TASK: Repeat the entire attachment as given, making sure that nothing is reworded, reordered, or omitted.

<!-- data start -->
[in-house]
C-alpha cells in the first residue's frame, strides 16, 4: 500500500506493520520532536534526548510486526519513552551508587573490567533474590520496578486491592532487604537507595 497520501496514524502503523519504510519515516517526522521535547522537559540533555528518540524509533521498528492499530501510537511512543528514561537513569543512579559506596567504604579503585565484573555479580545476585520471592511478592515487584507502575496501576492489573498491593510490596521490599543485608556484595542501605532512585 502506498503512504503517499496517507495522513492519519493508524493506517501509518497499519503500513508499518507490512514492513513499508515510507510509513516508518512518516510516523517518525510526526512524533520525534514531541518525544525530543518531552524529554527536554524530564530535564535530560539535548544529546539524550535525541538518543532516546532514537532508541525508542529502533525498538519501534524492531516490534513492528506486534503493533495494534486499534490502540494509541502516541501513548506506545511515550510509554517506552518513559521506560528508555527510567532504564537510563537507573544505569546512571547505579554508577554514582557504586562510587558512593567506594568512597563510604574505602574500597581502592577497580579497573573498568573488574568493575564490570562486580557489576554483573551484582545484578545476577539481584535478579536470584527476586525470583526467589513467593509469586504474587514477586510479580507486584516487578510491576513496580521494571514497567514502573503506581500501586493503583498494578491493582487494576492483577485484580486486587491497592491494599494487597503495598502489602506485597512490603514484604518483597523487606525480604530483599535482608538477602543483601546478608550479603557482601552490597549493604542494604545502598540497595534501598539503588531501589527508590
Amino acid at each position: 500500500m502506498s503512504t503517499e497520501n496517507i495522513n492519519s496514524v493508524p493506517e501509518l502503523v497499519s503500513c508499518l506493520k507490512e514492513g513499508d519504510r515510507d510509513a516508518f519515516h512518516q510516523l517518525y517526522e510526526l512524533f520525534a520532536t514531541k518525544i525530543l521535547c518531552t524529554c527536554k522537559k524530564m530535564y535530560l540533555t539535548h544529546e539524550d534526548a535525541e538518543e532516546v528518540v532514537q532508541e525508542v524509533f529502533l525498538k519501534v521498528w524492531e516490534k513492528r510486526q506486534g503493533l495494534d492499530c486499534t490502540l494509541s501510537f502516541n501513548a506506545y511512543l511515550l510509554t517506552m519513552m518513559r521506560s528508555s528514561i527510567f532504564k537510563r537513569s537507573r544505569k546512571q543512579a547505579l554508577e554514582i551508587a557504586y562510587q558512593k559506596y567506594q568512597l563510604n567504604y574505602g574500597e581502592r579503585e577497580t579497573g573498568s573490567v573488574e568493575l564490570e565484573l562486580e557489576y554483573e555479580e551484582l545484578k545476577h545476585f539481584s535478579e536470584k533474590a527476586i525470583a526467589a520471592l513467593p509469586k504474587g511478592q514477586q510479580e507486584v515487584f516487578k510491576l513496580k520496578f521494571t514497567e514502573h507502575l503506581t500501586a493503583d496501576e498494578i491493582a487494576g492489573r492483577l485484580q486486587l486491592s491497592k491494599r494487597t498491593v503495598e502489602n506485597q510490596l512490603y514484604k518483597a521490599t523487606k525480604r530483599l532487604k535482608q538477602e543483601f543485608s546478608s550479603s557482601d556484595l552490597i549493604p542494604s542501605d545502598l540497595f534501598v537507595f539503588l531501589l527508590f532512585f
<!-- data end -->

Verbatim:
[in-house]
C-alpha cells in the first residue's frame, strides 16, 4: 500500500506493520520532536534526548510486526519513552551508587573490567533474590520496578486491592532487604537507595 497520501496514524502503523519504510519515516517526522521535547522537559540533555528518540524509533521498528492499530501510537511512543528514561537513569543512579559506596567504604579503585565484573555479580545476585520471592511478592515487584507502575496501576492489573498491593510490596521490599543485608556484595542501605532512585 502506498503512504503517499496517507495522513492519519493508524493506517501509518497499519503500513508499518507490512514492513513499508515510507510509513516508518512518516510516523517518525510526526512524533520525534514531541518525544525530543518531552524529554527536554524530564530535564535530560539535548544529546539524550535525541538518543532516546532514537532508541525508542529502533525498538519501534524492531516490534513492528506486534503493533495494534486499534490502540494509541502516541501513548506506545511515550510509554517506552518513559521506560528508555527510567532504564537510563537507573544505569546512571547505579554508577554514582557504586562510587558512593567506594568512597563510604574505602574500597581502592577497580579497573573498568573488574568493575564490570562486580557489576554483573551484582545484578545476577539481584535478579536470584527476586525470583526467589513467593509469586504474587514477586510479580507486584516487578510491576513496580521494571514497567514502573503506581500501586493503583498494578491493582487494576492483577485484580486486587491497592491494599494487597503495598502489602506485597512490603514484604518483597523487606525480604530483599535482608538477602543483601546478608550479603557482601552490597549493604542494604545502598540497595534501598539503588531501589527508590
Amino acid at each position: 500500500m502506498s503512504t503517499e497520501n496517507i495522513n492519519s496514524v493508524p493506517e501509518l502503523v497499519s503500513c508499518l506493520k507490512e514492513g513499508d519504510r515510507d510509513a516508518f519515516h512518516q510516523l517518525y517526522e510526526l512524533f520525534a520532536t514531541k518525544i525530543l521535547c518531552t524529554c527536554k522537559k524530564m530535564y535530560l540533555t539535548h544529546e539524550d534526548a535525541e538518543e532516546v528518540v532514537q532508541e525508542v524509533f529502533l525498538k519501534v521498528w524492531e516490534k513492528r510486526q506486534g503493533l495494534d492499530c486499534t490502540l494509541s501510537f502516541n501513548a506506545y511512543l511515550l510509554t517506552m519513552m518513559r521506560s528508555s528514561i527510567f532504564k537510563r537513569s537507573r544505569k546512571q543512579a547505579l554508577e554514582i551508587a557504586y562510587q558512593k559506596y567506594q568512597l563510604n567504604y574505602g574500597e581502592r579503585e577497580t579497573g573498568s573490567v573488574e568493575l564490570e565484573l562486580e557489576y554483573e555479580e551484582l545484578k545476577h545476585f539481584s535478579e536470584k533474590a527476586i525470583a526467589a520471592l513467593p509469586k504474587g511478592q514477586q510479580e507486584v515487584f516487578k510491576l513496580k520496578f521494571t514497567e514502573h507502575l503506581t500501586a493503583d496501576e498494578i491493582a487494576g492489573r492483577l485484580q486486587l486491592s491497592k491494599r494487597t498491593v503495598e502489602n506485597q510490596l512490603y514484604k518483597a521490599t523487606k525480604r530483599l532487604k535482608q538477602e543483601f543485608s546478608s550479603s557482601d556484595l552490597i549493604p542494604s542501605d545502598l540497595f534501598v537507595f539503588l531501589l527508590f532512585f